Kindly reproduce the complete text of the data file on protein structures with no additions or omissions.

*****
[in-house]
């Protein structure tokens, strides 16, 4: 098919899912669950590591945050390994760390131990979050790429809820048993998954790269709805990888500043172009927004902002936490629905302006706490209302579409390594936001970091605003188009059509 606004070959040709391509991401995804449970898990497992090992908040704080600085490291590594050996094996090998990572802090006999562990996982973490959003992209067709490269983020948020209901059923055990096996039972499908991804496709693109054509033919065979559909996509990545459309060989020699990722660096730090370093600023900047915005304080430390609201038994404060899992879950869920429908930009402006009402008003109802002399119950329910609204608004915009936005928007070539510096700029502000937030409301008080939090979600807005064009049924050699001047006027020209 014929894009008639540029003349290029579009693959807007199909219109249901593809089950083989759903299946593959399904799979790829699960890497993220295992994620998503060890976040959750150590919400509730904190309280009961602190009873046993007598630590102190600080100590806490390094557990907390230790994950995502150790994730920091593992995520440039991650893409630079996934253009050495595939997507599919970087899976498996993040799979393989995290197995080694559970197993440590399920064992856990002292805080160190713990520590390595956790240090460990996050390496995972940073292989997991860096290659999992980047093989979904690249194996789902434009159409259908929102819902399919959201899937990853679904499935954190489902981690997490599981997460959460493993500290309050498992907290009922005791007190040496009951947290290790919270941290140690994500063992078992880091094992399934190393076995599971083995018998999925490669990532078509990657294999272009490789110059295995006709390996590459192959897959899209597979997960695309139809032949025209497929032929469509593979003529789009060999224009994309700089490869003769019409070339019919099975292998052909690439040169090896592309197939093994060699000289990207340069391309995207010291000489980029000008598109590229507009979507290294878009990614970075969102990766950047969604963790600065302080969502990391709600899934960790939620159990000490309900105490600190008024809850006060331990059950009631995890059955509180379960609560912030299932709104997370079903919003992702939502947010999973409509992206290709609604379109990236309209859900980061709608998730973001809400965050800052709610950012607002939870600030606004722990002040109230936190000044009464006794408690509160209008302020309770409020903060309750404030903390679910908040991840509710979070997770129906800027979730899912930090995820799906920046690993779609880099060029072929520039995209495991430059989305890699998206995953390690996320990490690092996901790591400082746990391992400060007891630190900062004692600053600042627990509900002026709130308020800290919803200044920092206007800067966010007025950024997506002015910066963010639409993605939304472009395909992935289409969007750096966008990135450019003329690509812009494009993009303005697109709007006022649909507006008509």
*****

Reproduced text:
[in-house]
């Protein structure tokens, strides 16, 4: 098919899912669950590591945050390994760390131990979050790429809820048993998954790269709805990888500043172009927004902002936490629905302006706490209302579409390594936001970091605003188009059509 606004070959040709391509991401995804449970898990497992090992908040704080600085490291590594050996094996090998990572802090006999562990996982973490959003992209067709490269983020948020209901059923055990096996039972499908991804496709693109054509033919065979559909996509990545459309060989020699990722660096730090370093600023900047915005304080430390609201038994404060899992879950869920429908930009402006009402008003109802002399119950329910609204608004915009936005928007070539510096700029502000937030409301008080939090979600807005064009049924050699001047006027020209 014929894009008639540029003349290029579009693959807007199909219109249901593809089950083989759903299946593959399904799979790829699960890497993220295992994620998503060890976040959750150590919400509730904190309280009961602190009873046993007598630590102190600080100590806490390094557990907390230790994950995502150790994730920091593992995520440039991650893409630079996934253009050495595939997507599919970087899976498996993040799979393989995290197995080694559970197993440590399920064992856990002292805080160190713990520590390595956790240090460990996050390496995972940073292989997991860096290659999992980047093989979904690249194996789902434009159409259908929102819902399919959201899937990853679904499935954190489902981690997490599981997460959460493993500290309050498992907290009922005791007190040496009951947290290790919270941290140690994500063992078992880091094992399934190393076995599971083995018998999925490669990532078509990657294999272009490789110059295995006709390996590459192959897959899209597979997960695309139809032949025209497929032929469509593979003529789009060999224009994309700089490869003769019409070339019919099975292998052909690439040169090896592309197939093994060699000289990207340069391309995207010291000489980029000008598109590229507009979507290294878009990614970075969102990766950047969604963790600065302080969502990391709600899934960790939620159990000490309900105490600190008024809850006060331990059950009631995890059955509180379960609560912030299932709104997370079903919003992702939502947010999973409509992206290709609604379109990236309209859900980061709608998730973001809400965050800052709610950012607002939870600030606004722990002040109230936190000044009464006794408690509160209008302020309770409020903060309750404030903390679910908040991840509710979070997770129906800027979730899912930090995820799906920046690993779609880099060029072929520039995209495991430059989305890699998206995953390690996320990490690092996901790591400082746990391992400060007891630190900062004692600053600042627990509900002026709130308020800290919803200044920092206007800067966010007025950024997506002015910066963010639409993605939304472009395909992935289409969007750096966008990135450019003329690509812009494009993009303005697109709007006022649909507006008509």